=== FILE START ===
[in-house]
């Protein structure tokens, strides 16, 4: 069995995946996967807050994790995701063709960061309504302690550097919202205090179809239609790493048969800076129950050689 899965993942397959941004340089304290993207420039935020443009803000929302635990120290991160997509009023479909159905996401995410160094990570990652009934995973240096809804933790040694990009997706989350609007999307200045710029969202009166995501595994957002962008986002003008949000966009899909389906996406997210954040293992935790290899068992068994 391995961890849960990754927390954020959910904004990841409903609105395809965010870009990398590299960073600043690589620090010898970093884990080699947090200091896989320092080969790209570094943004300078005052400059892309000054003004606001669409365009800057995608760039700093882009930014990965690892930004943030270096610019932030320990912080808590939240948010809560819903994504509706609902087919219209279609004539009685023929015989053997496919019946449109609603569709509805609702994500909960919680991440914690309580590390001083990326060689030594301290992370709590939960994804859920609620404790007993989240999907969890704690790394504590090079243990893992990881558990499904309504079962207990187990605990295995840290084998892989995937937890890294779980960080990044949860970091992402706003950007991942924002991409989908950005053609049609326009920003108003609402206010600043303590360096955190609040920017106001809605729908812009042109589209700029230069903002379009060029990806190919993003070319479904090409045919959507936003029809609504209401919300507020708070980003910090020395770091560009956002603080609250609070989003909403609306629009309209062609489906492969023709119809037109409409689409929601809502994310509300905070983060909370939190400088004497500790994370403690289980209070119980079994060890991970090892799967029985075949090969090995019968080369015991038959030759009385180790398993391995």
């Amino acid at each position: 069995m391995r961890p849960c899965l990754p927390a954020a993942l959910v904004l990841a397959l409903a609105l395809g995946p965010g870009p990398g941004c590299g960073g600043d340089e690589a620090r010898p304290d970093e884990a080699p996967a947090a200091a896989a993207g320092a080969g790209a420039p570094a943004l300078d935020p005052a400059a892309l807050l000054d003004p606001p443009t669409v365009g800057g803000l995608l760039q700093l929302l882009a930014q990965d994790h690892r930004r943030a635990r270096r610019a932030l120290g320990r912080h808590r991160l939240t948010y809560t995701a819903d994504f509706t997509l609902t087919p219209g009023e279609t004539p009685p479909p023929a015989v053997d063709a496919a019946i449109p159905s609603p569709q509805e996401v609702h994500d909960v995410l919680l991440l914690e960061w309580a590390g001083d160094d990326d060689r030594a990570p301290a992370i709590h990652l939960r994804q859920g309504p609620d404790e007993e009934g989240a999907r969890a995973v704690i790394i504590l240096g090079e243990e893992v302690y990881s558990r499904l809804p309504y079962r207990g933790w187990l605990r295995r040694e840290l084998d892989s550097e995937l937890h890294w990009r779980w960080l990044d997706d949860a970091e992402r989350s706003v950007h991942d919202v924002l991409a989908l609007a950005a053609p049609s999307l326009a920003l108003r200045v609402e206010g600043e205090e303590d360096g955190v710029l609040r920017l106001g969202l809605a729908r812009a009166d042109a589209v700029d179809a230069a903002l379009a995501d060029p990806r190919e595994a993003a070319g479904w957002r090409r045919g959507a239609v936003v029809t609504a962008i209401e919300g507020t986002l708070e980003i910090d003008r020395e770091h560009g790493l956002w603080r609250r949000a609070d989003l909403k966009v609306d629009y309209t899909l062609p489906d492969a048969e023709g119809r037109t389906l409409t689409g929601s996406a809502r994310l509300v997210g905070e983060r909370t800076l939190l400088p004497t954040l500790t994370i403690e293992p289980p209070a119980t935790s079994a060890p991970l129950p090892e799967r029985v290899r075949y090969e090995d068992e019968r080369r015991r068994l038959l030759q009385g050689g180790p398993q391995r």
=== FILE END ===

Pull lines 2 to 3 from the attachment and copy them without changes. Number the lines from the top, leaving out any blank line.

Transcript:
């Protein structure tokens, strides 16, 4: 069995995946996967807050994790995701063709960061309504302690550097919202205090179809239609790493048969800076129950050689 899965993942397959941004340089304290993207420039935020443009803000929302635990120290991160997509009023479909159905996401995410160094990570990652009934995973240096809804933790040694990009997706989350609007999307200045710029969202009166995501595994957002962008986002003008949000966009899909389906996406997210954040293992935790290899068992068994 391995961890849960990754927390954020959910904004990841409903609105395809965010870009990398590299960073600043690589620090010898970093884990080699947090200091896989320092080969790209570094943004300078005052400059892309000054003004606001669409365009800057995608760039700093882009930014990965690892930004943030270096610019932030320990912080808590939240948010809560819903994504509706609902087919219209279609004539009685023929015989053997496919019946449109609603569709509805609702994500909960919680991440914690309580590390001083990326060689030594301290992370709590939960994804859920609620404790007993989240999907969890704690790394504590090079243990893992990881558990499904309504079962207990187990605990295995840290084998892989995937937890890294779980960080990044949860970091992402706003950007991942924002991409989908950005053609049609326009920003108003609402206010600043303590360096955190609040920017106001809605729908812009042109589209700029230069903002379009060029990806190919993003070319479904090409045919959507936003029809609504209401919300507020708070980003910090020395770091560009956002603080609250609070989003909403609306629009309209062609489906492969023709119809037109409409689409929601809502994310509300905070983060909370939190400088004497500790994370403690289980209070119980079994060890991970090892799967029985075949090969090995019968080369015991038959030759009385180790398993391995």
């Amino acid at each position: 069995m391995r961890p849960c899965l990754p927390a954020a993942l959910v904004l990841a397959l409903a609105l395809g995946p965010g870009p990398g941004c590299g960073g600043d340089e690589a620090r010898p304290d970093e884990a080699p996967a947090a200091a896989a993207g320092a080969g790209a420039p570094a943004l300078d935020p005052a400059a892309l807050l000054d003004p606001p443009t669409v365009g800057g803000l995608l760039q700093l929302l882009a930014q990965d994790h690892r930004r943030a635990r270096r610019a932030l120290g320990r912080h808590r991160l939240t948010y809560t995701a819903d994504f509706t997509l609902t087919p219209g009023e279609t004539p009685p479909p023929a015989v053997d063709a496919a019946i449109p159905s609603p569709q509805e996401v609702h994500d909960v995410l919680l991440l914690e960061w309580a590390g001083d160094d990326d060689r030594a990570p301290a992370i709590h990652l939960r994804q859920g309504p609620d404790e007993e009934g989240a999907r969890a995973v704690i790394i504590l240096g090079e243990e893992v302690y990881s558990r499904l809804p309504y079962r207990g933790w187990l605990r295995r040694e840290l084998d892989s550097e995937l937890h890294w990009r779980w960080l990044d997706d949860a970091e992402r989350s706003v950007h991942d919202v924002l991409a989908l609007a950005a053609p049609s999307l326009a920003l108003r200045v609402e206010g600043e205090e303590d360096g955190v710029l609040r920017l106001g969202l809605a729908r812009a009166d042109a589209v700029d179809a230069a903002l379009a995501d060029p990806r190919e595994a993003a070319g479904w957002r090409r045919g959507a239609v936003v029809t609504a962008i209401e919300g507020t986002l708070e980003i910090d003008r020395e770091h560009g790493l956002w603080r609250r949000a609070d989003l909403k966009v609306d629009y309209t899909l062609p489906d492969a048969e023709g119809r037109t389906l409409t689409g929601s996406a809502r994310l509300v997210g905070e983060r909370t800076l939190l400088p004497t954040l500790t994370i403690e293992p289980p209070a119980t935790s079994a060890p991970l129950p090892e799967r029985v290899r075949y090969e090995d068992e019968r080369r015991r068994l038959l030759q009385g050689g180790p398993q391995r």